Seeing a higher dimensional being reacting to our thought process is quite amusing. zaShunina offers an outsider point of view, which the show uses as a critique of humans worrying too much about things like regulations and bureaucracy. It emphasizes how humans are prone to mistrusting others instead of simply welcoming gifts with open arms. All of this comes accompanied with a set of adult characters that includes negotiators, politicians, journalists, and scientists. Yet the most likable character is the alien. He has that “Castiel effect”, as I like to call it. Seeing zaShunina grow and more human over the episodes is one of the most fascinating aspects of the series.

'Kado: The Right Answer' gif

Forget your prejudices about CGI in anime: TOEI is very good at CGI, and Kado is yet another proof of it. Sure, some of the characters’ movements can look robotic in some places, but the visuals inside Kado are stunning. The anime also has a great Opening and Ending that capture the essence and the feeling of wonder of the series perfectly. The OST is perhaps the best of the season, and it’s even reminiscent of Interstellar’s soundtrack.

So when does it all go wrong?

Episode 9 was a hard pill to swallow. zaShunina’s gifts were becoming more and more extreme, and Tsukai was starting to doubt whether the anisotropic would benefit humanity. The plot twist from the final minutes of the episode was a red flag for many. Viewers feared that their comfy, dialogue-based sci-fi show would become yet another battle shonen/magical girl anime. Others still had faith: Kado had given them more than enough reason to believe in its writing. Unfortunately, things only went downhill from there.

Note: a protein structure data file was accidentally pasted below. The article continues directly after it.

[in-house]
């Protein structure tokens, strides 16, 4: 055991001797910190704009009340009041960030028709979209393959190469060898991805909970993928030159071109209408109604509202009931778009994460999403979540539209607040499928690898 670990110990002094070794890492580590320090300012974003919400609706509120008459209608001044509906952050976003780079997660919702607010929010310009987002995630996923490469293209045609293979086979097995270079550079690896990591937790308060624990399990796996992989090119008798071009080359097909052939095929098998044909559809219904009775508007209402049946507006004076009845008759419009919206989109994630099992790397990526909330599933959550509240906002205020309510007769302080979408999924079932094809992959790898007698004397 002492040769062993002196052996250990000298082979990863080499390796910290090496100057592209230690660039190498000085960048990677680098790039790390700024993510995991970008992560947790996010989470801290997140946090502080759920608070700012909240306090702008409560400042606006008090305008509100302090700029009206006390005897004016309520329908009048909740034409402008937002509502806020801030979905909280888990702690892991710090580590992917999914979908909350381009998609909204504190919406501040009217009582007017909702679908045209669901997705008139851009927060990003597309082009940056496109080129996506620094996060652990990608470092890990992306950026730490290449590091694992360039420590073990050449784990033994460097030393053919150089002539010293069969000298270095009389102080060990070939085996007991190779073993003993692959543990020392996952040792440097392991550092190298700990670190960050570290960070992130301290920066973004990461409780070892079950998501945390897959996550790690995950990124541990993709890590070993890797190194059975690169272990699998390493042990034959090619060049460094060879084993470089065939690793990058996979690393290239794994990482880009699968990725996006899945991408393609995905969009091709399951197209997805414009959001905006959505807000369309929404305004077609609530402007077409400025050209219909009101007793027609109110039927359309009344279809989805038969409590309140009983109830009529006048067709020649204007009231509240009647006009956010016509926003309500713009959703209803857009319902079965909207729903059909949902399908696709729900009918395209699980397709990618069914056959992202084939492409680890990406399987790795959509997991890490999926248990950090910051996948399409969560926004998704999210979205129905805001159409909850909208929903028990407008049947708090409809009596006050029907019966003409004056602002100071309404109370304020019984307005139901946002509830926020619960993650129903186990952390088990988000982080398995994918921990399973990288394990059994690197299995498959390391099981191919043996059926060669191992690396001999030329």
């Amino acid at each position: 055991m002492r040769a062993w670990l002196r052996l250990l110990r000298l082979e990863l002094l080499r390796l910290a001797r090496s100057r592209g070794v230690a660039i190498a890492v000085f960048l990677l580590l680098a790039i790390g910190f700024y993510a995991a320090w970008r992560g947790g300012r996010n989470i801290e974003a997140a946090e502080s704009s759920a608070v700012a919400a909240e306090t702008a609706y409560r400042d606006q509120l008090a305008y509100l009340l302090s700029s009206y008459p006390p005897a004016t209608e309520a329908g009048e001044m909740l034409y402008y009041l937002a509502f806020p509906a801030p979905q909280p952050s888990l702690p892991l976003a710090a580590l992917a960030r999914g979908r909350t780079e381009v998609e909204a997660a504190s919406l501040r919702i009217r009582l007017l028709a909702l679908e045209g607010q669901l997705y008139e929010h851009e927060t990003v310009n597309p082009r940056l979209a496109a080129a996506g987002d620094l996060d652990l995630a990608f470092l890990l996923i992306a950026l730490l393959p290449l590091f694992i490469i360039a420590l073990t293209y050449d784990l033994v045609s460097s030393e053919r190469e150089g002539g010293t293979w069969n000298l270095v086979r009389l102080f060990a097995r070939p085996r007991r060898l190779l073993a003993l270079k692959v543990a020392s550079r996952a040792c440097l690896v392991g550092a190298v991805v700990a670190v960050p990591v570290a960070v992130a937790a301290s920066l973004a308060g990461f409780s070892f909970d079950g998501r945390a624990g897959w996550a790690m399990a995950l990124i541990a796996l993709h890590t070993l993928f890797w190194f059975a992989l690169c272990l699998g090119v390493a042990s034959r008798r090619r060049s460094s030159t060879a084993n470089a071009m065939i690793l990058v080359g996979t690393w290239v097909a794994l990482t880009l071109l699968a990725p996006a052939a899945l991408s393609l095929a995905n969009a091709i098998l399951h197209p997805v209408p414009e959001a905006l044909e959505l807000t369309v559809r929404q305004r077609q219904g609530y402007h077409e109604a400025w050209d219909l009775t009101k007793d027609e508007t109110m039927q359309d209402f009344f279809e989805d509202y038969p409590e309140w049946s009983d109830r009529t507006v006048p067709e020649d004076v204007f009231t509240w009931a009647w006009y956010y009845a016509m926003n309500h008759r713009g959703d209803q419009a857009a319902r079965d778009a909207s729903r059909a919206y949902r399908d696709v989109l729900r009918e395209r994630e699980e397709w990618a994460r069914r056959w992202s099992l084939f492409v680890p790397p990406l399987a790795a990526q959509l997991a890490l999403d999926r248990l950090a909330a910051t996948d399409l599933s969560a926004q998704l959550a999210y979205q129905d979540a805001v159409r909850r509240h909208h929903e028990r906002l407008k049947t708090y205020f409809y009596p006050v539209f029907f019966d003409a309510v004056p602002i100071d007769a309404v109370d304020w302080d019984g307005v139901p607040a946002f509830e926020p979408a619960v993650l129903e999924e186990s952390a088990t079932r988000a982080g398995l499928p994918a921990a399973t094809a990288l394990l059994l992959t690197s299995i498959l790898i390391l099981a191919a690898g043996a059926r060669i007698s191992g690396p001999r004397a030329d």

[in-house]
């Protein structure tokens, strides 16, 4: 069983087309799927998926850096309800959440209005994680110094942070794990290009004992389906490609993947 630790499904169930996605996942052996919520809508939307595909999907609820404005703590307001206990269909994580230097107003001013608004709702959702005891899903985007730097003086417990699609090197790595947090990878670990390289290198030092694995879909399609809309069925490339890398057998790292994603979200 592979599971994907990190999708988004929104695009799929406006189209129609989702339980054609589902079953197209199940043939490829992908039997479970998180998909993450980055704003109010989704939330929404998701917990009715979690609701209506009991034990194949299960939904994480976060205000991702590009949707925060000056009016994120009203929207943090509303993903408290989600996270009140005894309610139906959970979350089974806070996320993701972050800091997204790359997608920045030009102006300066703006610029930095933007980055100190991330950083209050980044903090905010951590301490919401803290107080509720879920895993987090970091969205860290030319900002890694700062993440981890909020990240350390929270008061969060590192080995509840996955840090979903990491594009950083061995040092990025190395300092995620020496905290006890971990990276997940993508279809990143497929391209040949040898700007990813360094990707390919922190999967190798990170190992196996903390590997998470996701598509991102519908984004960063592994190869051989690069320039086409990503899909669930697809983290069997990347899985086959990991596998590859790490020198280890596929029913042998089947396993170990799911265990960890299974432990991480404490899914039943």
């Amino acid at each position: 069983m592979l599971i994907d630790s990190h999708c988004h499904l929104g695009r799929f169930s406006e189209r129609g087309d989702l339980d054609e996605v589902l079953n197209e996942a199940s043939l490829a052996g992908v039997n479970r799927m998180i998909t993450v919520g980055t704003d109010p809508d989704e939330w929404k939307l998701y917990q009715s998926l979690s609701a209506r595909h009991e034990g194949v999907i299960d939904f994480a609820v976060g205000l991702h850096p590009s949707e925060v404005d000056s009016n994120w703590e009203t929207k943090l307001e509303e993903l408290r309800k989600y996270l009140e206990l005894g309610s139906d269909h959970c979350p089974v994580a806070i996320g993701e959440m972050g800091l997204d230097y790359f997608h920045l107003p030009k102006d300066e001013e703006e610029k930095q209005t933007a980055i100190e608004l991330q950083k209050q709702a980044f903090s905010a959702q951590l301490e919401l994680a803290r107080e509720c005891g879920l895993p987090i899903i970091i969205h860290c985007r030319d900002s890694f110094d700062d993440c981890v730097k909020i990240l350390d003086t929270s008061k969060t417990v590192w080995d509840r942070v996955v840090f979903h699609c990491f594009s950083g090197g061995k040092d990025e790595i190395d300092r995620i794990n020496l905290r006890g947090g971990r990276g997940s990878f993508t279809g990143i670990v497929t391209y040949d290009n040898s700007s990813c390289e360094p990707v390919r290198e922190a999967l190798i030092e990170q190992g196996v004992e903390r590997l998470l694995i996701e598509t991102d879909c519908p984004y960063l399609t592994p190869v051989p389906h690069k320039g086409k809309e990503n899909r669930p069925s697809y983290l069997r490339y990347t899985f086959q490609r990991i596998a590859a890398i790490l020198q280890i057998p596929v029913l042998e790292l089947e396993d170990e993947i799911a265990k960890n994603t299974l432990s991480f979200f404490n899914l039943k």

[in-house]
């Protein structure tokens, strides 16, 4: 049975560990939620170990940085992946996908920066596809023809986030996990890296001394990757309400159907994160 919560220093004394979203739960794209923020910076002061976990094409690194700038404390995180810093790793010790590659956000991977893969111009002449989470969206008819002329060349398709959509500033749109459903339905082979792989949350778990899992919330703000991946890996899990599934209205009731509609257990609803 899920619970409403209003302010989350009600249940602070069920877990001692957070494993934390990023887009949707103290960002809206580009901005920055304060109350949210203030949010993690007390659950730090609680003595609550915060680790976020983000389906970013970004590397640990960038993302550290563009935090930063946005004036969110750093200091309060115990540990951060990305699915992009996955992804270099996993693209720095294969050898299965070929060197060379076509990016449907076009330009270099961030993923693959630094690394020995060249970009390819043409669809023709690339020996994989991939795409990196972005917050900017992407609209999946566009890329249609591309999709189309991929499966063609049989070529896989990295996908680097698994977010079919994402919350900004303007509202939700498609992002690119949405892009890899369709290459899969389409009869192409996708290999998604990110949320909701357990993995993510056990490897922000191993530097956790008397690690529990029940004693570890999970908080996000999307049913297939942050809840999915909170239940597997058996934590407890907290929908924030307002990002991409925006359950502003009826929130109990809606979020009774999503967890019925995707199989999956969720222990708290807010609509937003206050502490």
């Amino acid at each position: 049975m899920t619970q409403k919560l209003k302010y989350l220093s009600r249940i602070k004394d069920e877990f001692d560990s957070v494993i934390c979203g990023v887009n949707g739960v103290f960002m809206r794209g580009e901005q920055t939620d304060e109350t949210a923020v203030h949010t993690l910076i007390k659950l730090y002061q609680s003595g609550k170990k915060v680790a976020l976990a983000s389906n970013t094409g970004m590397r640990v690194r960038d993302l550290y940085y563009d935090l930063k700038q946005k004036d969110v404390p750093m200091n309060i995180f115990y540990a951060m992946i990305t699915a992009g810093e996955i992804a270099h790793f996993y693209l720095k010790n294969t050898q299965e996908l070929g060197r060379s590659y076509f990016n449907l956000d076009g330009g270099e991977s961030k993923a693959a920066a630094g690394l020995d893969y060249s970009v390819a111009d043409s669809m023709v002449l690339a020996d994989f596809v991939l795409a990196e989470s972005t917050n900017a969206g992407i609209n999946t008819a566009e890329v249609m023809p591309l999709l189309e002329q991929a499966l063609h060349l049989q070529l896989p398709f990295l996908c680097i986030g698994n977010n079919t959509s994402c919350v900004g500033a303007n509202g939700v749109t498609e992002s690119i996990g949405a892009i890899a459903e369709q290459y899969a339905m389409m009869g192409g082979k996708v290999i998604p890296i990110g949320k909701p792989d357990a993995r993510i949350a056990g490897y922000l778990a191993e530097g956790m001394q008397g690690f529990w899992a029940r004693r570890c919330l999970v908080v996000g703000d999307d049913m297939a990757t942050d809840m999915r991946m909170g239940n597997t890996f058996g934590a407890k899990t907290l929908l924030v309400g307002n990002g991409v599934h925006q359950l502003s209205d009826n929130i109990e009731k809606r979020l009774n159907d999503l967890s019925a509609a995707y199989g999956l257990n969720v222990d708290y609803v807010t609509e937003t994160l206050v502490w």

Some will talk about the queerbaiting that is seen from both Shindo/Hanamori and Shindo/zaShunina. After baiting so hard, it’s understandable that some fans would be angry at the sudden and forced romance between Shindou and Tsukai. However, the reality is that was the least of the series’ problems. The biggest problem is that the show became something else as it started to abandon all the things that made it unique. Tsukai being an anisotropic administrator of the cocoon that is Earth make sense (there was some foreshadowing after all), but adding those random anisotropic powers without explanation does not. Especially since the series had put so much effort in emphasizing the difficulty of some of the anisotropic concepts that were being presented. As a result, it seemed like everything was being rushed and that they didn’t have enough time to explain things anymore.